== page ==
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Italian Bank Shares Plunge, Sparking Ban on Short-Selling

from The Telegraph:

Investors are nervous about how the sector will cope with lower interest rates and a €200bn pile of loans.

On Monday, Italy’s banking index fell 5.7pc, with Monte dei Paschi di Siena the biggest loser with a 14.8pc drop.

The slump, which also hurt the bank’s riskier junior debt , prompted Italian market regulator Consob to introduce a temporary ban on short-selling.
Monte dei Paschi chief executive Fabrizio Viola said the bank was financially sound and the share drop unwarranted.

Italy’s oldest bank, the only Italian lender to be bailed out during the financial crisis, is saddled with problematic loans equal to more than a fifth of its total client loans.

JP Morgan said Italian banks should be avoided because low interest rates are expected to put pressure on revenues more than in other countries and credit problems limit a recovery in provisions.

Traders have suggested exiting investments that have been particularly favoured, such as Popolare di Milano and Intesa, as the stocks have reached key support levels.

“I think upside on cooperative banks this year is much more limited,” a London-based equity sales person told Reuters.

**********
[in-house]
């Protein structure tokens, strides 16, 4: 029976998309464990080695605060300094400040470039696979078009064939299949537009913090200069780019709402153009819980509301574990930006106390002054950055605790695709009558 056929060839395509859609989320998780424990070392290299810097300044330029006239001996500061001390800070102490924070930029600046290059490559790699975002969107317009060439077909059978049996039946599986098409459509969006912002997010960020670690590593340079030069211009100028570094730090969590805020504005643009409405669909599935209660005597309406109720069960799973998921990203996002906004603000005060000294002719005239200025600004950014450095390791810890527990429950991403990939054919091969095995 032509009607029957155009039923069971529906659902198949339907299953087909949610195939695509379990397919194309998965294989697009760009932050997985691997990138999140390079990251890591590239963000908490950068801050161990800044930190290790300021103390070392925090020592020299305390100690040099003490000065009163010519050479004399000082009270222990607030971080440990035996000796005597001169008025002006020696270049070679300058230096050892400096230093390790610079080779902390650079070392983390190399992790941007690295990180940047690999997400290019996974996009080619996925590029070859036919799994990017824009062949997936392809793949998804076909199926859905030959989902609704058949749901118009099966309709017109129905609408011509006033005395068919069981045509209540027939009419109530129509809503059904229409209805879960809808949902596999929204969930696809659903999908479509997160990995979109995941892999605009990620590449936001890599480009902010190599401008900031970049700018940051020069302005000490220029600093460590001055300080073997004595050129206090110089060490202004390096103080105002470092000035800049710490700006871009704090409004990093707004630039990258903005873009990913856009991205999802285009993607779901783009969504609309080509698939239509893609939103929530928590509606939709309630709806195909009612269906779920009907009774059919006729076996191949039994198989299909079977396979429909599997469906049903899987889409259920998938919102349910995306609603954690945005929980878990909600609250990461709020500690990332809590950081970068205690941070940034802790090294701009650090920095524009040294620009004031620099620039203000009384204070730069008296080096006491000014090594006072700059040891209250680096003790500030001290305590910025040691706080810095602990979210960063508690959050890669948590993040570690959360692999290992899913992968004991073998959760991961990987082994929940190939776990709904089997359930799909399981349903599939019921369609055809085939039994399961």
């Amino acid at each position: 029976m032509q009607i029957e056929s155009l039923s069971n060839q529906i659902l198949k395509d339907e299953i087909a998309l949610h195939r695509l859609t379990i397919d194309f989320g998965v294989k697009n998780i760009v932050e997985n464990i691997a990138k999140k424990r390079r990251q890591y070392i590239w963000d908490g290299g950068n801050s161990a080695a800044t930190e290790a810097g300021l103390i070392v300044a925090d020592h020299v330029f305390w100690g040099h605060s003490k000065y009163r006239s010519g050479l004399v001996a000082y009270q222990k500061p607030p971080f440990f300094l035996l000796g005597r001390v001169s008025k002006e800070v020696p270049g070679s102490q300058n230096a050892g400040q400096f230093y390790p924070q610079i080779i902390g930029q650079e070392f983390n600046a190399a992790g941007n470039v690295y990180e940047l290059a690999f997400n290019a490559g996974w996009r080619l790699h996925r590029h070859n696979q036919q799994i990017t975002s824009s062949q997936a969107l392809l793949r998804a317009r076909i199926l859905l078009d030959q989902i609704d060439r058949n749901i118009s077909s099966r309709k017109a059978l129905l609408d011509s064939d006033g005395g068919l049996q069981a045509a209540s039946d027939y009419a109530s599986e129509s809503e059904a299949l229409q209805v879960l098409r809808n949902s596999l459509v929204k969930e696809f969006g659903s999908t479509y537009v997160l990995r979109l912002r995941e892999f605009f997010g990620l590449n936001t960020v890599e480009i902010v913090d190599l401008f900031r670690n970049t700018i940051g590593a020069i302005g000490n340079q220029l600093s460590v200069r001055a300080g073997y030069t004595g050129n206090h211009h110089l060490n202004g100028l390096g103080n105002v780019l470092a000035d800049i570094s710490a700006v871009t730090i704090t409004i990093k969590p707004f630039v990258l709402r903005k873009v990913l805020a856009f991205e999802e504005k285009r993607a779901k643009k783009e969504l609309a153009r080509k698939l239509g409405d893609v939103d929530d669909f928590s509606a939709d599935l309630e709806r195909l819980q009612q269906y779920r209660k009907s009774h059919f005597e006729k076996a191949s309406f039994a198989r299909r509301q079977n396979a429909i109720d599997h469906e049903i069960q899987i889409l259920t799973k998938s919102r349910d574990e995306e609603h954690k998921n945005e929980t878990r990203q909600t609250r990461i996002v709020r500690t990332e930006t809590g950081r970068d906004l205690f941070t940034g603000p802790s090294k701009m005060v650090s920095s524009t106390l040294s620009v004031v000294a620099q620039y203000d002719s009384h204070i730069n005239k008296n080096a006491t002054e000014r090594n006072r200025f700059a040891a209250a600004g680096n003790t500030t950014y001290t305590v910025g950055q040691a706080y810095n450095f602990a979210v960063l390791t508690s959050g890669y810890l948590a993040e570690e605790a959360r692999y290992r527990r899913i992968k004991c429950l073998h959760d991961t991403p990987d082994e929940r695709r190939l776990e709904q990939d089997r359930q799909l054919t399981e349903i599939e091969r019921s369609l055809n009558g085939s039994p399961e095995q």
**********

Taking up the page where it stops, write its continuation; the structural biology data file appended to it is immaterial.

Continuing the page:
Government reform of Italy’s top 10 cooperative banks forces them to turn into joint-stock companies by the end of the year, making them potential takeover targets.

Talks among the main players – UBI, Popolare di Milano and Banco Popolare – about defensive mergers are under way.

Analysts say stimulus measures by the European Central Bank have helped an economic recovery but have the side-effect of putting bank margins under pressure. They say more turbulence is expected in their stocks as markets are being rattled by woes over China and oil prices.

But some fund managers maintain their positive bets on a sector in which valuations are, in some cases, below rivals elsewhere in Europe.

“I would look at calls to exit Italian banks with a pinch of salt,” Gilles Guibout, portfolio manager at AXA IM, said.

“Consolidation has not yet happened but it will and then allow market repair and bring in efficiencies.”

Read More @ TheTelegraph.co.uk

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